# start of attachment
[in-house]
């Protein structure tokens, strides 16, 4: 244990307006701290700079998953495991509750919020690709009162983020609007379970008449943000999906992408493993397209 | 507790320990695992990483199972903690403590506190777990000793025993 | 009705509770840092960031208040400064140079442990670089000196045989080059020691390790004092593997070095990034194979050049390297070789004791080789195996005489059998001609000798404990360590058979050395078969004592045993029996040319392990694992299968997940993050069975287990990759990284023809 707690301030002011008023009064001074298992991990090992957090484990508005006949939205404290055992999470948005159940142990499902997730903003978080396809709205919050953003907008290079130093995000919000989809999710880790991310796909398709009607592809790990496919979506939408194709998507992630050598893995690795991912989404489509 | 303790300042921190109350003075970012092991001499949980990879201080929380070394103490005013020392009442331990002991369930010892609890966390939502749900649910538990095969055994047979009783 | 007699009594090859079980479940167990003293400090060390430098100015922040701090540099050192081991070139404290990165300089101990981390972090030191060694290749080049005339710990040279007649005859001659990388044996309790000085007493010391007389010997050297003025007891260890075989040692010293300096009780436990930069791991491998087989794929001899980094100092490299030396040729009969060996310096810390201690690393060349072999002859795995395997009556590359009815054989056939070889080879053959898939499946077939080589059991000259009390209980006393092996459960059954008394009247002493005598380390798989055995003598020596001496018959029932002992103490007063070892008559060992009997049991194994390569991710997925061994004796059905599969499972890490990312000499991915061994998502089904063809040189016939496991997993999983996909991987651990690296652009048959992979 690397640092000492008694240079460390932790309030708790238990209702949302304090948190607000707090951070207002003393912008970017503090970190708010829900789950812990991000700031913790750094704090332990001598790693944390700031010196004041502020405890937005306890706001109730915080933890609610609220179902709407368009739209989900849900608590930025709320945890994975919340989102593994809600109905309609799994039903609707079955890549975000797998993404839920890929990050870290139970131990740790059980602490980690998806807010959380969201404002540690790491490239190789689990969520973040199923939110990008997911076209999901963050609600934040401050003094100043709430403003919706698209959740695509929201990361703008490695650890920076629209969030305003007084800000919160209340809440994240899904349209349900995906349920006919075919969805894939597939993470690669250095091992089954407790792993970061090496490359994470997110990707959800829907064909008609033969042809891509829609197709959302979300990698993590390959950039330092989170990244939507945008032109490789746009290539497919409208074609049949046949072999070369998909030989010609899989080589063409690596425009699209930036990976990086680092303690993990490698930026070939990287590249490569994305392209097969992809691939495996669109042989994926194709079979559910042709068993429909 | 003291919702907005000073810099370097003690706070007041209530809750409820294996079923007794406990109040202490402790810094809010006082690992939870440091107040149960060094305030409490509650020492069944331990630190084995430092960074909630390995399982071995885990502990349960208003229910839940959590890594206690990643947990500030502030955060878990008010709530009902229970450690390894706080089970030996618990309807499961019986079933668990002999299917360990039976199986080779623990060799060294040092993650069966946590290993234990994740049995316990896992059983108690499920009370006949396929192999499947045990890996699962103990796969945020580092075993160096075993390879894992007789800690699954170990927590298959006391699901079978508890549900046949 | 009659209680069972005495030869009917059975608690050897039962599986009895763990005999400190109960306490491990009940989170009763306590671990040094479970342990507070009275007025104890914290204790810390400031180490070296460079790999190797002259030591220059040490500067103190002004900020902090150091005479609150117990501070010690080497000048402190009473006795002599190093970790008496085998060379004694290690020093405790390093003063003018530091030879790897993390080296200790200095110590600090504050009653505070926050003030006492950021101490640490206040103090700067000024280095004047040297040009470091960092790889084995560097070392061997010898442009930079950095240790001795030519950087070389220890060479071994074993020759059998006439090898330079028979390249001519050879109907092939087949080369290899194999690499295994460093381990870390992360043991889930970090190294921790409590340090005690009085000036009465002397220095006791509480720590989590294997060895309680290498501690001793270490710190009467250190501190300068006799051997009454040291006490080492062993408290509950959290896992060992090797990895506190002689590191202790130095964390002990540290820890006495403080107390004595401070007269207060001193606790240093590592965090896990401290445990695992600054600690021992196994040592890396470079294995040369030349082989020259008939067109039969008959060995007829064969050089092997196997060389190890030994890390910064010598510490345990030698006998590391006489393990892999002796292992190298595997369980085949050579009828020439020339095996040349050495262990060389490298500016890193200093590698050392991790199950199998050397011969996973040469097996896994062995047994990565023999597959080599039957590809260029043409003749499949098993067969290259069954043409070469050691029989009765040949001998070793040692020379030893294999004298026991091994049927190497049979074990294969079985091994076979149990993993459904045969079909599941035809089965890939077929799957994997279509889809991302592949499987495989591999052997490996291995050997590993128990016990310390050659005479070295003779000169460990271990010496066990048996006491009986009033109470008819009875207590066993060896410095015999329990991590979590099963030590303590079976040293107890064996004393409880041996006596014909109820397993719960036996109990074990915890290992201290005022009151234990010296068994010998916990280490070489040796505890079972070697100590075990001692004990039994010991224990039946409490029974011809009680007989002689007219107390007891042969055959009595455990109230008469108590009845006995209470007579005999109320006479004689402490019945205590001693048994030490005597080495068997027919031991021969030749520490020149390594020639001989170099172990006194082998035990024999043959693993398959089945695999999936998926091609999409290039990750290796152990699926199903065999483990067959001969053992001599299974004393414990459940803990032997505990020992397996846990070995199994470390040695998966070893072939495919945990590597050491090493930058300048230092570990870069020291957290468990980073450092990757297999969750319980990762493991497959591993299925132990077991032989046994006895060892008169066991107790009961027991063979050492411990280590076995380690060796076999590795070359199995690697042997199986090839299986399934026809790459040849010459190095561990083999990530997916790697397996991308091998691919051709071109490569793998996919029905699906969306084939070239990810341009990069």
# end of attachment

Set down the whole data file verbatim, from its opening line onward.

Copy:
[in-house]
């Protein structure tokens, strides 16, 4: 244990307006701290700079998953495991509750919020690709009162983020609007379970008449943000999906992408493993397209 | 507790320990695992990483199972903690403590506190777990000793025993 | 009705509770840092960031208040400064140079442990670089000196045989080059020691390790004092593997070095990034194979050049390297070789004791080789195996005489059998001609000798404990360590058979050395078969004592045993029996040319392990694992299968997940993050069975287990990759990284023809 707690301030002011008023009064001074298992991990090992957090484990508005006949939205404290055992999470948005159940142990499902997730903003978080396809709205919050953003907008290079130093995000919000989809999710880790991310796909398709009607592809790990496919979506939408194709998507992630050598893995690795991912989404489509 | 303790300042921190109350003075970012092991001499949980990879201080929380070394103490005013020392009442331990002991369930010892609890966390939502749900649910538990095969055994047979009783 | 007699009594090859079980479940167990003293400090060390430098100015922040701090540099050192081991070139404290990165300089101990981390972090030191060694290749080049005339710990040279007649005859001659990388044996309790000085007493010391007389010997050297003025007891260890075989040692010293300096009780436990930069791991491998087989794929001899980094100092490299030396040729009969060996310096810390201690690393060349072999002859795995395997009556590359009815054989056939070889080879053959898939499946077939080589059991000259009390209980006393092996459960059954008394009247002493005598380390798989055995003598020596001496018959029932002992103490007063070892008559060992009997049991194994390569991710997925061994004796059905599969499972890490990312000499991915061994998502089904063809040189016939496991997993999983996909991987651990690296652009048959992979 690397640092000492008694240079460390932790309030708790238990209702949302304090948190607000707090951070207002003393912008970017503090970190708010829900789950812990991000700031913790750094704090332990001598790693944390700031010196004041502020405890937005306890706001109730915080933890609610609220179902709407368009739209989900849900608590930025709320945890994975919340989102593994809600109905309609799994039903609707079955890549975000797998993404839920890929990050870290139970131990740790059980602490980690998806807010959380969201404002540690790491490239190789689990969520973040199923939110990008997911076209999901963050609600934040401050003094100043709430403003919706698209959740695509929201990361703008490695650890920076629209969030305003007084800000919160209340809440994240899904349209349900995906349920006919075919969805894939597939993470690669250095091992089954407790792993970061090496490359994470997110990707959800829907064909008609033969042809891509829609197709959302979300990698993590390959950039330092989170990244939507945008032109490789746009290539497919409208074609049949046949072999070369998909030989010609899989080589063409690596425009699209930036990976990086680092303690993990490698930026070939990287590249490569994305392209097969992809691939495996669109042989994926194709079979559910042709068993429909 | 003291919702907005000073810099370097003690706070007041209530809750409820294996079923007794406990109040202490402790810094809010006082690992939870440091107040149960060094305030409490509650020492069944331990630190084995430092960074909630390995399982071995885990502990349960208003229910839940959590890594206690990643947990500030502030955060878990008010709530009902229970450690390894706080089970030996618990309807499961019986079933668990002999299917360990039976199986080779623990060799060294040092993650069966946590290993234990994740049995316990896992059983108690499920009370006949396929192999499947045990890996699962103990796969945020580092075993160096075993390879894992007789800690699954170990927590298959006391699901079978508890549900046949 | 009659209680069972005495030869009917059975608690050897039962599986009895763990005999400190109960306490491990009940989170009763306590671990040094479970342990507070009275007025104890914290204790810390400031180490070296460079790999190797002259030591220059040490500067103190002004900020902090150091005479609150117990501070010690080497000048402190009473006795002599190093970790008496085998060379004694290690020093405790390093003063003018530091030879790897993390080296200790200095110590600090504050009653505070926050003030006492950021101490640490206040103090700067000024280095004047040297040009470091960092790889084995560097070392061997010898442009930079950095240790001795030519950087070389220890060479071994074993020759059998006439090898330079028979390249001519050879109907092939087949080369290899194999690499295994460093381990870390992360043991889930970090190294921790409590340090005690009085000036009465002397220095006791509480720590989590294997060895309680290498501690001793270490710190009467250190501190300068006799051997009454040291006490080492062993408290509950959290896992060992090797990895506190002689590191202790130095964390002990540290820890006495403080107390004595401070007269207060001193606790240093590592965090896990401290445990695992600054600690021992196994040592890396470079294995040369030349082989020259008939067109039969008959060995007829064969050089092997196997060389190890030994890390910064010598510490345990030698006998590391006489393990892999002796292992190298595997369980085949050579009828020439020339095996040349050495262990060389490298500016890193200093590698050392991790199950199998050397011969996973040469097996896994062995047994990565023999597959080599039957590809260029043409003749499949098993067969290259069954043409070469050691029989009765040949001998070793040692020379030893294999004298026991091994049927190497049979074990294969079985091994076979149990993993459904045969079909599941035809089965890939077929799957994997279509889809991302592949499987495989591999052997490996291995050997590993128990016990310390050659005479070295003779000169460990271990010496066990048996006491009986009033109470008819009875207590066993060896410095015999329990991590979590099963030590303590079976040293107890064996004393409880041996006596014909109820397993719960036996109990074990915890290992201290005022009151234990010296068994010998916990280490070489040796505890079972070697100590075990001692004990039994010991224990039946409490029974011809009680007989002689007219107390007891042969055959009595455990109230008469108590009845006995209470007579005999109320006479004689402490019945205590001693048994030490005597080495068997027919031991021969030749520490020149390594020639001989170099172990006194082998035990024999043959693993398959089945695999999936998926091609999409290039990750290796152990699926199903065999483990067959001969053992001599299974004393414990459940803990032997505990020992397996846990070995199994470390040695998966070893072939495919945990590597050491090493930058300048230092570990870069020291957290468990980073450092990757297999969750319980990762493991497959591993299925132990077991032989046994006895060892008169066991107790009961027991063979050492411990280590076995380690060796076999590795070359199995690697042997199986090839299986399934026809790459040849010459190095561990083999990530997916790697397996991308091998691919051709071109490569793998996919029905699906969306084939070239990810341009990069």